49ers roster 2021: Does JaMycal Hasty survive cuts?

JaMycal Hasty #38 of the San Francisco 49ers (Photo by Adam Glanzman/Getty Images)
JaMycal Hasty #38 of the San Francisco 49ers (Photo by Adam Glanzman/Getty Images) /

Earlier this offseason, 49ers second-year running back JaMycal Hasty looked like he wouldn’t make the cut, but that could now change heading into 2021.

Few undrafted rookies garnered as much excitement for the San Francisco 49ers in 2020 than former Baylor running back JaMycal Hasty, who epitomized the traditional scatback and figured to play an integral niche role in head coach Kyle Shanahan during his rookie season.

Despite failing to make the 53-man roster right out of the gate in 2020, thanks largely to an already-crowded running back room, the Niners nevertheless promoted Hasty to the active roster in late September, and Hasty would go on to contribute to Shanahan’s offense on the ground and through the air over the course of eight games.

And while Hasty’s overall rushing and receiving totals weren’t necessarily eye-popping, there were certainly signs of excitement:

JaMycal Hasty Rushing & Receiving Table

Provided by Pro-Football-Reference.com
Generated 6/23/2021.

In mid November, Hasty’s rookie season came to a crashing end when he suffered a torn ACL against the New Orleans Saints.

That alone put his status for the start of 2021 in doubt, and his roster chances looked even bleaker following San Francisco’s offseason additions of running backs Wayne Gallman, Trey Sermon and Elijah Mitchell despite bidding farewell to two other veteran runners, Tevin Coleman and Jerick McKinnon.

Yet Hasty managed to get himself back on the practice field despite the injury, and he could wind up assuming a depth spot on the roster this season despite the earlier odds stacked against him.

Why JaMycal Hasty improves with 49ers in 2021

At 5-foot-9 and 205 pounds, Hasty has always made for a tough tackle, including his days in college where he used his one-cut abilities to a great extent. And while his 3.8 yards-per-carry average in 2020 isn’t necessarily great, the elusiveness was certainly visible.

Read More: Predicting 49ers running back depth chart after NFL Draft

But what made Hasty stand out, both in 2020 and also at Baylor, is the fact he serves as a reliable pass-catching back. He had 79 receptions for 485 yards over four seasons with the Bears, and his seven receptions last year suggests Shanahan won’t hesitate to use him in such a way again.

Especially if Hasty winds up getting a bit more attention this year.

Why JaMycal Hasty flames out with 49ers in 2021

That lone fumble from last year won’t sit well with Shanahan, as the head coach has often put offensive players in his proverbial doghouse because of fumbling issues.

On top of that, and in spite of Coleman and McKinnon being gone, it’ll be tough for Hasty to net a good deal of touches with other new faces like Sermon, Mitchell and Gallman in the mix. Those three are Hasty’s primary competitors for one of the three depth spots likely behind the presumed starter, Raheem Mostert this season.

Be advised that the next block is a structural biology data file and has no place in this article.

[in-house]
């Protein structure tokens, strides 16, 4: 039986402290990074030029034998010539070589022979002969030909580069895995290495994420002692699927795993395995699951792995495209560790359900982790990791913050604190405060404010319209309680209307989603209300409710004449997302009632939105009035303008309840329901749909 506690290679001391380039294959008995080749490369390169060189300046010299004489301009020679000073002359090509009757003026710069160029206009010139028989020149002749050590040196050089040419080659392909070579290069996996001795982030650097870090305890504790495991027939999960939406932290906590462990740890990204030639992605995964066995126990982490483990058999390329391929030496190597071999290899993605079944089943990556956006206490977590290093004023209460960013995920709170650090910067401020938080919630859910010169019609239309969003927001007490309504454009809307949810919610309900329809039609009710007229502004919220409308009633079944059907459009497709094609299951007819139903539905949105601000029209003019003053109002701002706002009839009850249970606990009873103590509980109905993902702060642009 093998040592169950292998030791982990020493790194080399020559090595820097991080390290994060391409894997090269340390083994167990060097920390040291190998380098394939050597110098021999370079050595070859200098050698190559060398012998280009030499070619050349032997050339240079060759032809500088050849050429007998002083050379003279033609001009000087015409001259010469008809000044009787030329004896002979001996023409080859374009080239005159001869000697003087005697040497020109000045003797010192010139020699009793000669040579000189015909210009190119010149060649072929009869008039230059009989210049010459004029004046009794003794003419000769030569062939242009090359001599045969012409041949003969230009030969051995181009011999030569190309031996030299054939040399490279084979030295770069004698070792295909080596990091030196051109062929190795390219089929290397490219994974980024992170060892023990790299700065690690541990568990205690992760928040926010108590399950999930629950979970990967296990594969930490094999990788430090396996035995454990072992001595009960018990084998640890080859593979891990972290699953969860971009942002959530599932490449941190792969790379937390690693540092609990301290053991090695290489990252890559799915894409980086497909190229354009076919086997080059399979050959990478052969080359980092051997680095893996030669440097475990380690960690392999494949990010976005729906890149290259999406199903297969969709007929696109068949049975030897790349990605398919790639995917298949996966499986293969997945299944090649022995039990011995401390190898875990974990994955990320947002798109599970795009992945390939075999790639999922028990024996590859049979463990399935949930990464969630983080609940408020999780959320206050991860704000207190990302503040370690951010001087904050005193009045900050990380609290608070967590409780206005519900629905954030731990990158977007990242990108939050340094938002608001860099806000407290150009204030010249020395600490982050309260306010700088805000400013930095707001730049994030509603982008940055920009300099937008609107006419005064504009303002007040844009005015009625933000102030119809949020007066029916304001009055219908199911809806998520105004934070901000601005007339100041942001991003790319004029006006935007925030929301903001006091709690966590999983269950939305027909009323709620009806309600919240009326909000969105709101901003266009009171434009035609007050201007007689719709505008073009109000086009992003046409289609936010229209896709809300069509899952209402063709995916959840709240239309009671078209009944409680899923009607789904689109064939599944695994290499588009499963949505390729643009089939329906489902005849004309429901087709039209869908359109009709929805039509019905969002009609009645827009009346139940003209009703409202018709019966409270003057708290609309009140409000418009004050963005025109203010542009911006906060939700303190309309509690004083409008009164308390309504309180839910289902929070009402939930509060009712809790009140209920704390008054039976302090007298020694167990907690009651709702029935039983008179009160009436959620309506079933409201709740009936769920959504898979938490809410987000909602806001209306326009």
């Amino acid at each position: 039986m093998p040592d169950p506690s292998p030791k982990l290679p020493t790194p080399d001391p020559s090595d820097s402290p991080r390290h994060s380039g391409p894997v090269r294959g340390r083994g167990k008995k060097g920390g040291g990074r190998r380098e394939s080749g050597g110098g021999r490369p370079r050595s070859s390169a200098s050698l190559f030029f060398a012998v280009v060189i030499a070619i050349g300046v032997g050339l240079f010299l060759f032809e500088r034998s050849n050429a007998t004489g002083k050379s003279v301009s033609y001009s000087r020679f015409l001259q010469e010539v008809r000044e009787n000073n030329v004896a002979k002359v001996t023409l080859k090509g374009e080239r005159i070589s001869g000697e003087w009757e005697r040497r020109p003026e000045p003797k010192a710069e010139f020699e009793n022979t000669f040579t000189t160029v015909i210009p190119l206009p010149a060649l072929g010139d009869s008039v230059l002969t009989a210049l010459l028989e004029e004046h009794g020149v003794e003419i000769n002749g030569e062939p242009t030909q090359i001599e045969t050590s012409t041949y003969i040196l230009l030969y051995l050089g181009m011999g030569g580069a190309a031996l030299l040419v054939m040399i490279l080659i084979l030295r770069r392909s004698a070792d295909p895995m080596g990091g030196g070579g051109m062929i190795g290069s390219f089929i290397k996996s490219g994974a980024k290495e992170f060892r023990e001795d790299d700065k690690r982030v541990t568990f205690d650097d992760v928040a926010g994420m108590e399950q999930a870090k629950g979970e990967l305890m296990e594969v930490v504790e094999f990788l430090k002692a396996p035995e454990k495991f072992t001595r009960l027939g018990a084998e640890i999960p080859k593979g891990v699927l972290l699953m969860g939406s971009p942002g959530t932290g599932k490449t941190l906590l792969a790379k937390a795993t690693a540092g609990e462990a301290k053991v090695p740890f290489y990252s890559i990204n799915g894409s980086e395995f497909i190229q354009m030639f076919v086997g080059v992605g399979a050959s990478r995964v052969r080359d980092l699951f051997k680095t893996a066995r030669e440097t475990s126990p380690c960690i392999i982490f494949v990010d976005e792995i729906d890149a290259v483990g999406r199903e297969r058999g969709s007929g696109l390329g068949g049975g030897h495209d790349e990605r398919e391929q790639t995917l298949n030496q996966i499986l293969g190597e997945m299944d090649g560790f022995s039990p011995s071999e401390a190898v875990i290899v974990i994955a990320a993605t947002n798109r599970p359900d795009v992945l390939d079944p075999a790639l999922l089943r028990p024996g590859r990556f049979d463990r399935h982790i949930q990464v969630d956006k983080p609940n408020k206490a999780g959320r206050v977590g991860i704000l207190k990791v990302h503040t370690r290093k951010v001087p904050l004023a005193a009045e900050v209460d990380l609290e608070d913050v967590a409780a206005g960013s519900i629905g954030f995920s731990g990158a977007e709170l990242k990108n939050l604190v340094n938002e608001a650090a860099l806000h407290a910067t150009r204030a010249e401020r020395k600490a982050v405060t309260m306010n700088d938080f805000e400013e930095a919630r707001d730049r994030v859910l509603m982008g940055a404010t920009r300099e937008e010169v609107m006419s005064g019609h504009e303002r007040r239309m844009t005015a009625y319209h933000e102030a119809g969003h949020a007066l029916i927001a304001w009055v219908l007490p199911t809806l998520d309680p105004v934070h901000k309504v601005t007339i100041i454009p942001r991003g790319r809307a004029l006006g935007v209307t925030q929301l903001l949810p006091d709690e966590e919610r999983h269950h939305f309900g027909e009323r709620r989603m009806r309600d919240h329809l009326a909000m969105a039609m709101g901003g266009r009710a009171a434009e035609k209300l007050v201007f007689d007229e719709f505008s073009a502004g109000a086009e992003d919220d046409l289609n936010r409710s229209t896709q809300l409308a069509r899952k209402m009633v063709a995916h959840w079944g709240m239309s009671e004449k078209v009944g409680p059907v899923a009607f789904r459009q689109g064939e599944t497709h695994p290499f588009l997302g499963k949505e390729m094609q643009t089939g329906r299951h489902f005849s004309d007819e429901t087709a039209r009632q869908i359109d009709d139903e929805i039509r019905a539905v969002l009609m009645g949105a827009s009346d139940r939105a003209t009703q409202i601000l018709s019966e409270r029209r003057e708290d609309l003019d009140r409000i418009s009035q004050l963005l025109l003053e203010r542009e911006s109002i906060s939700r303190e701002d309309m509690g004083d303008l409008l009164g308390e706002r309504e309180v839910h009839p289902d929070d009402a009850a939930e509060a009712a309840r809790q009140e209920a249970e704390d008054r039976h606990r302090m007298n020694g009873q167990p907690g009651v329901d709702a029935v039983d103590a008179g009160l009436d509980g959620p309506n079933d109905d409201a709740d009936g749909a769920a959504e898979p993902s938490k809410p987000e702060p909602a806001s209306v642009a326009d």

And it’s just as easily plausible to see Hasty as little more than a competition piece for Mitchell, the 49ers’ seventh-round draft addition from this year.

Chances of making 49ers’ 53-man roster

Like Hasty, Mitchell is also a well-known pass-catching tailback but with noticeably better speed. From a pure production standpoint, it would make sense if the Niners went with the 2021 rookie instead of Hasty, meaning the latter is squarely on the roster bubble.

Yet Hasty’s chances improved a lot in the wake of veteran running back Jeff Wilson Jr. suffering a torn meniscus, which will sideline him at least four months and into the regular season.

If there were any concerns about Hasty’s injury last year affecting his abilities in 2021, Sports Illustrated’s Grant Cohn helped put them to rest from a practice report stemming from OTAs:

"Split time with rookie Elijah Mitchell as the No. 2 running back. Hasty looks bigger and stronger than he did last year when he was a rookie. The 49ers probably hope they can stash him on the practice squad, but he might not clear waivers."

Two things to pull away from this.

First, it doesn’t seem like San Francisco can stash Hasty as a practice squad reserve. Second, it’s looking like Mitchell winds up being Hasty’s primary competition in training camp.

Hasty might have to beat out Mitchell and/or a player like Gallman, which is entirely possible.

And if Hasty winds up outperforming either, there’s a solid chance he’ll find his way onto the back end of the 49ers’ 53-man roster to start 2021.

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